miércoles, 8 de agosto de 2012

White kids get more scans for low-risk head trauma: MedlinePlus

White kids get more scans for low-risk head trauma: MedlinePlus

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White kids get more scans for low-risk head trauma

 (*this news item will not be available after 11/04/2012)
Monday, August 6, 2012Reuters Health Information Logo
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By Andrew M. Seaman
NEW YORK (Reuters Health) - When kids have minor, but high-risk, head injuries, race doesn't seem to be a factor determining who gets sent for CT scanning, a new study finds. But for lower-risk injuries, white children are getting more - and likely too many - of the scans.

Researchers found that of 39,717 children across the U.S. with minor head trauma, about 42 percent of the white kids had computed tomography - a high-powered X-ray - of the head while 28 percent of black and Hispanic children got the scans.

The difference does not mean that black and Hispanic children were getting worse care, the researchers say. Rather, the white children could be getting unnecessary and potentially risky care - in part, because their parents demand it.

"It's often that the minority groups get worse care, but what we found is that the whites are more likely to get CT scans that are not indicated and could be risky because of the radiation exposure," said Dr. JoAnne
Natale, the study's lead author and a professor of pediatrics at the University of California, Davis.

In this case, Natale said, "it's actually opposite because the blacks and Hispanics are getting better care… and the whites are getting too much (care)."

Traumatic brain injuries - usually caused by blows to the head - account for more than 7,000 deaths, 60,000 hospital admissions and 600,000 emergency room visits in the United States every year, according to Natale and her colleagues, who published their findings in the Archives of Pediatrics & Adolescent Medicine on Monday.

Past research, they note, has found that black kids typically fare worse than whites after such an injury.


To see whether there were racial differences in the treatment kids received, Natale's group looked at who got a head CT - a fairly typical scan in cases of head injury - in emergency rooms.

They analyzed data from a large existing study looking at 25 emergency rooms across the U.S., where doctors were asked to complete questionnaires about children treated for head trauma between June 2004 and September 2006.

The study covered more than 42,000 children under 18 seen within 24 hours of a minor head injury.
Minor means the child had something more serious than just a bump on the head, but it excludes very severe head traumas.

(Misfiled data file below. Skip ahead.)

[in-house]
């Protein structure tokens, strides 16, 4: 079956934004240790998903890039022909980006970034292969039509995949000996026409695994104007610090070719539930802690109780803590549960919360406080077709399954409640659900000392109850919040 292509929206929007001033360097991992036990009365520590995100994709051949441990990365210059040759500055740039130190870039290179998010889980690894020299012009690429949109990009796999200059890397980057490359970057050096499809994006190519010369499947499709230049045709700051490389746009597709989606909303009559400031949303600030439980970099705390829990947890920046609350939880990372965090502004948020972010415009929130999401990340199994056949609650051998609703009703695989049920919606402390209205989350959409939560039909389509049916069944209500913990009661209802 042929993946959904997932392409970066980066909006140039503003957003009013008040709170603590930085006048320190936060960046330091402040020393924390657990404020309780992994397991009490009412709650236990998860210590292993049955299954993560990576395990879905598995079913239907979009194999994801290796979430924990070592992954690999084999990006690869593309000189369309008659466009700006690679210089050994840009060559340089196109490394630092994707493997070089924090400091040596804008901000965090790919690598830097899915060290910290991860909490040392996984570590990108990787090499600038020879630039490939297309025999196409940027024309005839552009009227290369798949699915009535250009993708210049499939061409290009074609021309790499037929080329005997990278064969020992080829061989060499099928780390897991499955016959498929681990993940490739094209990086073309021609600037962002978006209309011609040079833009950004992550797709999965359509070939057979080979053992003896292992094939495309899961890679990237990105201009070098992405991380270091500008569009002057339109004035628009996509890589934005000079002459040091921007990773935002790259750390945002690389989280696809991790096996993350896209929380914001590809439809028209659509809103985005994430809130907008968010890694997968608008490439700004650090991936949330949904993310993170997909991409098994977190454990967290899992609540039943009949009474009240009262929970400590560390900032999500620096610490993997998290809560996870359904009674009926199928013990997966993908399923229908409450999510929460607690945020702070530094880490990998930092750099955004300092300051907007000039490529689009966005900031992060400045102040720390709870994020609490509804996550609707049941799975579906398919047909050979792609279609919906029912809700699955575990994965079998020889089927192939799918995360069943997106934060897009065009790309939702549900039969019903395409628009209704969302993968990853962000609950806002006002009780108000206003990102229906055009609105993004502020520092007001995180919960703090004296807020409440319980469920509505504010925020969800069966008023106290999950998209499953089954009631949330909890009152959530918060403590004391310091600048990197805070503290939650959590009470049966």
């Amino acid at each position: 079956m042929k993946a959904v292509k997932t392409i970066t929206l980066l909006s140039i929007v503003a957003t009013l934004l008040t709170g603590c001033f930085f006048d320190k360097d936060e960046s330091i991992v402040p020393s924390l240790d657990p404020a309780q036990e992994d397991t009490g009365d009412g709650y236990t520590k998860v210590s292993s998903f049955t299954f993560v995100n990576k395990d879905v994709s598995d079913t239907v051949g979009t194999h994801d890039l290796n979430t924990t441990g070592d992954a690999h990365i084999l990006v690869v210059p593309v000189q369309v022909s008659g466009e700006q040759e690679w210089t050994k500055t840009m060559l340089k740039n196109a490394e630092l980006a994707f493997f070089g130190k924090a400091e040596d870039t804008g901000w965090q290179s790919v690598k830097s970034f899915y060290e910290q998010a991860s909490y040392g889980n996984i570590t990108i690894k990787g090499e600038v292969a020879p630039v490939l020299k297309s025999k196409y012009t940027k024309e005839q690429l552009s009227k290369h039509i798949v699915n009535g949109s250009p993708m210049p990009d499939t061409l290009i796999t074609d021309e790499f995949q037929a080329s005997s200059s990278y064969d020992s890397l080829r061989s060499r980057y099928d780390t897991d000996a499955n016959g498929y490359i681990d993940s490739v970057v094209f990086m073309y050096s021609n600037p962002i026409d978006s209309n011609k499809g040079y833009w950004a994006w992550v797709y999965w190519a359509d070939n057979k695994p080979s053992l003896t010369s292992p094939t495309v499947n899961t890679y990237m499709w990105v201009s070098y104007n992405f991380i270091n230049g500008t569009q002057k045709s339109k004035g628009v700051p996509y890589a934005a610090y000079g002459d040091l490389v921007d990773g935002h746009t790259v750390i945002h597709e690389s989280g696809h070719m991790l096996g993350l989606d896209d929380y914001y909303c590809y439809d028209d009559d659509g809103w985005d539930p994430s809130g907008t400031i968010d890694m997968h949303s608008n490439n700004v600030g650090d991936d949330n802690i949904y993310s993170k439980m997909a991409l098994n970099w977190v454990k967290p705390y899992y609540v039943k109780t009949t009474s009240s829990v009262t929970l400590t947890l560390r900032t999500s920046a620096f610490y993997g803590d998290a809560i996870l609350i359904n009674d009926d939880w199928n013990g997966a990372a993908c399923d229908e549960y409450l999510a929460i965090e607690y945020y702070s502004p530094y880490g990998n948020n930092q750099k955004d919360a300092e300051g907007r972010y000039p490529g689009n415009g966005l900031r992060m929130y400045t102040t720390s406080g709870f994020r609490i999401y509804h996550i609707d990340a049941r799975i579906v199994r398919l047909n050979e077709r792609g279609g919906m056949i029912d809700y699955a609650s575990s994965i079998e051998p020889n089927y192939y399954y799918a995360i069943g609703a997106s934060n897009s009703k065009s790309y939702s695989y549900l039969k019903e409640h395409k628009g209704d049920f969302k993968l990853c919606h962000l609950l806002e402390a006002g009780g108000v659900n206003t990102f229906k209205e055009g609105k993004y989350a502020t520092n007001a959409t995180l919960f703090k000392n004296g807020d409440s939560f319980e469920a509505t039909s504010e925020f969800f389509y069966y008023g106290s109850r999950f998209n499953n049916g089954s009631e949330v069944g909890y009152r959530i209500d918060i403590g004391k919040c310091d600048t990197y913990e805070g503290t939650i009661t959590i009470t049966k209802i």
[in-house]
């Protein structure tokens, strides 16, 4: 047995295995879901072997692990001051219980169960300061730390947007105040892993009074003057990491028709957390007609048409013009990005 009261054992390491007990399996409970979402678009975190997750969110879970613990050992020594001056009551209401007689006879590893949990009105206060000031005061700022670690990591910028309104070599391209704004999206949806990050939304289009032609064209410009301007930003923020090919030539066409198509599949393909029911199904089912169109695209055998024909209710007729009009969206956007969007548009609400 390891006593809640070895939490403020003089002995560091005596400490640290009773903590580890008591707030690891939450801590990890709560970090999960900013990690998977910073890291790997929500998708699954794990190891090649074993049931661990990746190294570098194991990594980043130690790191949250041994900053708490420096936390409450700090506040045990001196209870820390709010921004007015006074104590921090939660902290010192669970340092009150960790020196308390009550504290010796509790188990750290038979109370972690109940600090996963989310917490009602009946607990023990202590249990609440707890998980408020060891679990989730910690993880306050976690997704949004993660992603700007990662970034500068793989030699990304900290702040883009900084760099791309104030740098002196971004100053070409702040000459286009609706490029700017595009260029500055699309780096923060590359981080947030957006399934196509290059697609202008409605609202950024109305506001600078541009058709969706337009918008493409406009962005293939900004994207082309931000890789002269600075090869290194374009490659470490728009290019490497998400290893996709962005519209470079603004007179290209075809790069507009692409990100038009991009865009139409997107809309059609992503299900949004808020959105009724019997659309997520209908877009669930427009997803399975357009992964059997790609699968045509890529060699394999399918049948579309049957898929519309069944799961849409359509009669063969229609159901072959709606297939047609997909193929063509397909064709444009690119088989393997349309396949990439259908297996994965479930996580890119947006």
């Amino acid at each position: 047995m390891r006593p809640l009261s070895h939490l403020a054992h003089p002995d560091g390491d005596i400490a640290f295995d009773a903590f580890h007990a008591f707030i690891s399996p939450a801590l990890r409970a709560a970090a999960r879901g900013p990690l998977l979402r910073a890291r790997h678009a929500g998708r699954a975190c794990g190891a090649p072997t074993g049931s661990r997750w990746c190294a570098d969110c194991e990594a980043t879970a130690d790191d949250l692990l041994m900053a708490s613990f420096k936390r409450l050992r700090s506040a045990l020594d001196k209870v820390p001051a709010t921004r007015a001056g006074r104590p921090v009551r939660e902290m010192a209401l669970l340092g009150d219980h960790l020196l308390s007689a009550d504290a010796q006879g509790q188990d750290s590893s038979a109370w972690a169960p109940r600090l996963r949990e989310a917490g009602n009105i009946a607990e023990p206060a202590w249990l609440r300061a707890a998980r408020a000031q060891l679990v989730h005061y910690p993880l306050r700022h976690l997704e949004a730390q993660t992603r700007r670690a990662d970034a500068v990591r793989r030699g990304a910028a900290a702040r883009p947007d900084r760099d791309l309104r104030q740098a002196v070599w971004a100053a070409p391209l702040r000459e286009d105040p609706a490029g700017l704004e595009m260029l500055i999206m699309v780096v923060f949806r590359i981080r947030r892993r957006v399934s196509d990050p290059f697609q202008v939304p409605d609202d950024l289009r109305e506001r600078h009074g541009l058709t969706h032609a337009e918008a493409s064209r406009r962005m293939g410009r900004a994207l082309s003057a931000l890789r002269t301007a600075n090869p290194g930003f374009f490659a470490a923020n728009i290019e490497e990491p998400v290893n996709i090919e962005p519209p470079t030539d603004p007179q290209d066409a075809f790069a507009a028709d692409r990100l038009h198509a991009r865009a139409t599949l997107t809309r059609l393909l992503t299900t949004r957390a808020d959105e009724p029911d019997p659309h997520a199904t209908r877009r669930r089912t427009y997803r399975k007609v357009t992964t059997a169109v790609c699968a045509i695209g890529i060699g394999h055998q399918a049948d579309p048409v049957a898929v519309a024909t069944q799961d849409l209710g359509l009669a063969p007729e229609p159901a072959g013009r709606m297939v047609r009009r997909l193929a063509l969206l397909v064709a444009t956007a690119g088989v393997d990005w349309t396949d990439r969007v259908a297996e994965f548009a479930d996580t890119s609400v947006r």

Still, there can be unseen internal damage and within the minor-injury category, there are high, intermediate and low levels of risk, as determined by the specific circumstances of the injury and the child's symptoms.

Children in the highest-risk groups typically get CT scans because their symptoms - such as unconsciousness - are so serious. In that category, Natale and her colleagues did not see any differences in treatment based on race or ethnicity. Around 80 percent of all kids got scans.

For those in the intermediate- and low-risk groups, however, white children were more likely to get a CT scan.

Natale told Reuters Health that those cases are where doctors have more discretion in choosing whether or not to scan a child.

For kids at an intermediate risk of a brain injury, about 58 percent of the white kids got scanned, compared to about 51 percent of black and Hispanic children.

The difference in the lowest-risk group was more pronounced, with 17 percent of white kids getting scanned compared to about 10 percent of the black and Hispanic kids.

As for why white kids are getting scanned more, Natale said the team can't say from their data. Across the board, however, doctors said parental anxiety and requests played more of a role in the treatment of white children than it did for blacks and Hispanics.

There may be other factors at work too, they add, since the results don't take into account insurance status or specific reasons doctors did not order a CT scan for some children.


"All this disparities work has to do with is leveling the playing field for all patients. Race and ethnicity should play no role in health care… And getting too much care is as inequitable as not providing to enough care," Natale told Reuters Health.

In the case of white children getting unnecessary CT scans, it may expose them to increased risks from the radiation later in life.

A recent study from an international group of researchers found that two or three childhood CT scans may triple the risk of developing brain cancer later in life (see Reuters story of June 6, 2012.).

In an editorial published with the new study, Dr. M. Denise Dowd, of Children's Mercy Hospital in Kansas City, Missouri, said overconsumption of healthcare in one group can push costs up for everyone.

In the U.S., a CT scan can cost between a few hundred dollars and one thousand.

Natale told Reuters Health that data on pediatric emergency care has been incorporated into a set of rules to guide a doctor's treatment decisions. And such rules should eliminate race or ethnicity from playing a role in the decision-making process.

"As doctors, these kinds of decision rules help us tremendously to take care of patients," she said. Regarding the guidance on CT scans in case of head injury, "It's a well-developed rule and it's well-evaluated," Natale noted, adding that she could not say how many doctors actually use the rule and that further research is needed to say whether or not it actually eliminates the disparity.

SOURCE: http://bit.ly/Ms92Cy Archives of Pediatrics & Adolescent Medicine, online August 6, 2012.
Reuters Health

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